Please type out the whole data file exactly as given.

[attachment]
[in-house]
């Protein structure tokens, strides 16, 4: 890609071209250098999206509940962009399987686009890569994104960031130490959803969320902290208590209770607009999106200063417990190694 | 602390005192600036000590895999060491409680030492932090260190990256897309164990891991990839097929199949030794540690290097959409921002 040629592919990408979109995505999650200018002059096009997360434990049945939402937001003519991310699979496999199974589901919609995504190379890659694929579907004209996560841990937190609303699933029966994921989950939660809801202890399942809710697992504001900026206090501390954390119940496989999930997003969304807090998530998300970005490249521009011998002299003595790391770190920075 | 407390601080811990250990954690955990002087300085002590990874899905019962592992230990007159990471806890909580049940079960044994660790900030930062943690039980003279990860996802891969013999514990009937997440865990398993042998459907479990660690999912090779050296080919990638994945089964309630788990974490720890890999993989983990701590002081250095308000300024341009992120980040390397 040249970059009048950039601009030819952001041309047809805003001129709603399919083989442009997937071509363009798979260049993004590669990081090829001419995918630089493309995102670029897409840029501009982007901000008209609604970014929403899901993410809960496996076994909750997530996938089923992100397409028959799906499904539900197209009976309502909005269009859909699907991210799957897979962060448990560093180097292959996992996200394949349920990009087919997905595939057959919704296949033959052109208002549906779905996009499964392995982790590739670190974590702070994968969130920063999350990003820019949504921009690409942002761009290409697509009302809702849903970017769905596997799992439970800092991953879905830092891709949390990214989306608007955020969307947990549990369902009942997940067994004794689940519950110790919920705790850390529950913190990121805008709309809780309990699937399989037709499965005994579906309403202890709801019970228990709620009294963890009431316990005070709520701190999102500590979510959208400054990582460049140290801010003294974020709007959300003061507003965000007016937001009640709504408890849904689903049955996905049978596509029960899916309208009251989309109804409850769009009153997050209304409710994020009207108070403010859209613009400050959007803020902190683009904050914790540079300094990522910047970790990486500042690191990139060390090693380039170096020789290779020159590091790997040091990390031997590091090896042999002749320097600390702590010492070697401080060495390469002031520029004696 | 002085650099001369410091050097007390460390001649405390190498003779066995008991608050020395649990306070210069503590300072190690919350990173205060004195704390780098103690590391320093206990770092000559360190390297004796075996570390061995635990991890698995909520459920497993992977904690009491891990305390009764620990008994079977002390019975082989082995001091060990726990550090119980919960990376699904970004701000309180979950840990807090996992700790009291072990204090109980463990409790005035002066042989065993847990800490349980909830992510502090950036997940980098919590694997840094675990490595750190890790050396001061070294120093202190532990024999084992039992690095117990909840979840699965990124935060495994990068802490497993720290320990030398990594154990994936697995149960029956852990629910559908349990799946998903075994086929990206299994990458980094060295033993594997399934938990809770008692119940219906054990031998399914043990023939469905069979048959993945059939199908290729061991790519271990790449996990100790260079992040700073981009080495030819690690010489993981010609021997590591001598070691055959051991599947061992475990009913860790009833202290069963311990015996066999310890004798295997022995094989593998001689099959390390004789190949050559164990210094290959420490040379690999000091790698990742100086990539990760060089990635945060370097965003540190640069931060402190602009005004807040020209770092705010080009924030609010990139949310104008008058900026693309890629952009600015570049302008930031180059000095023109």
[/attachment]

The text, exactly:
[in-house]
């Protein structure tokens, strides 16, 4: 890609071209250098999206509940962009399987686009890569994104960031130490959803969320902290208590209770607009999106200063417990190694 | 602390005192600036000590895999060491409680030492932090260190990256897309164990891991990839097929199949030794540690290097959409921002 040629592919990408979109995505999650200018002059096009997360434990049945939402937001003519991310699979496999199974589901919609995504190379890659694929579907004209996560841990937190609303699933029966994921989950939660809801202890399942809710697992504001900026206090501390954390119940496989999930997003969304807090998530998300970005490249521009011998002299003595790391770190920075 | 407390601080811990250990954690955990002087300085002590990874899905019962592992230990007159990471806890909580049940079960044994660790900030930062943690039980003279990860996802891969013999514990009937997440865990398993042998459907479990660690999912090779050296080919990638994945089964309630788990974490720890890999993989983990701590002081250095308000300024341009992120980040390397 040249970059009048950039601009030819952001041309047809805003001129709603399919083989442009997937071509363009798979260049993004590669990081090829001419995918630089493309995102670029897409840029501009982007901000008209609604970014929403899901993410809960496996076994909750997530996938089923992100397409028959799906499904539900197209009976309502909005269009859909699907991210799957897979962060448990560093180097292959996992996200394949349920990009087919997905595939057959919704296949033959052109208002549906779905996009499964392995982790590739670190974590702070994968969130920063999350990003820019949504921009690409942002761009290409697509009302809702849903970017769905596997799992439970800092991953879905830092891709949390990214989306608007955020969307947990549990369902009942997940067994004794689940519950110790919920705790850390529950913190990121805008709309809780309990699937399989037709499965005994579906309403202890709801019970228990709620009294963890009431316990005070709520701190999102500590979510959208400054990582460049140290801010003294974020709007959300003061507003965000007016937001009640709504408890849904689903049955996905049978596509029960899916309208009251989309109804409850769009009153997050209304409710994020009207108070403010859209613009400050959007803020902190683009904050914790540079300094990522910047970790990486500042690191990139060390090693380039170096020789290779020159590091790997040091990390031997590091090896042999002749320097600390702590010492070697401080060495390469002031520029004696 | 002085650099001369410091050097007390460390001649405390190498003779066995008991608050020395649990306070210069503590300072190690919350990173205060004195704390780098103690590391320093206990770092000559360190390297004796075996570390061995635990991890698995909520459920497993992977904690009491891990305390009764620990008994079977002390019975082989082995001091060990726990550090119980919960990376699904970004701000309180979950840990807090996992700790009291072990204090109980463990409790005035002066042989065993847990800490349980909830992510502090950036997940980098919590694997840094675990490595750190890790050396001061070294120093202190532990024999084992039992690095117990909840979840699965990124935060495994990068802490497993720290320990030398990594154990994936697995149960029956852990629910559908349990799946998903075994086929990206299994990458980094060295033993594997399934938990809770008692119940219906054990031998399914043990023939469905069979048959993945059939199908290729061991790519271990790449996990100790260079992040700073981009080495030819690690010489993981010609021997590591001598070691055959051991599947061992475990009913860790009833202290069963311990015996066999310890004798295997022995094989593998001689099959390390004789190949050559164990210094290959420490040379690999000091790698990742100086990539990760060089990635945060370097965003540190640069931060402190602009005004807040020209770092705010080009924030609010990139949310104008008058900026693309890629952009600015570049302008930031180059000095023109």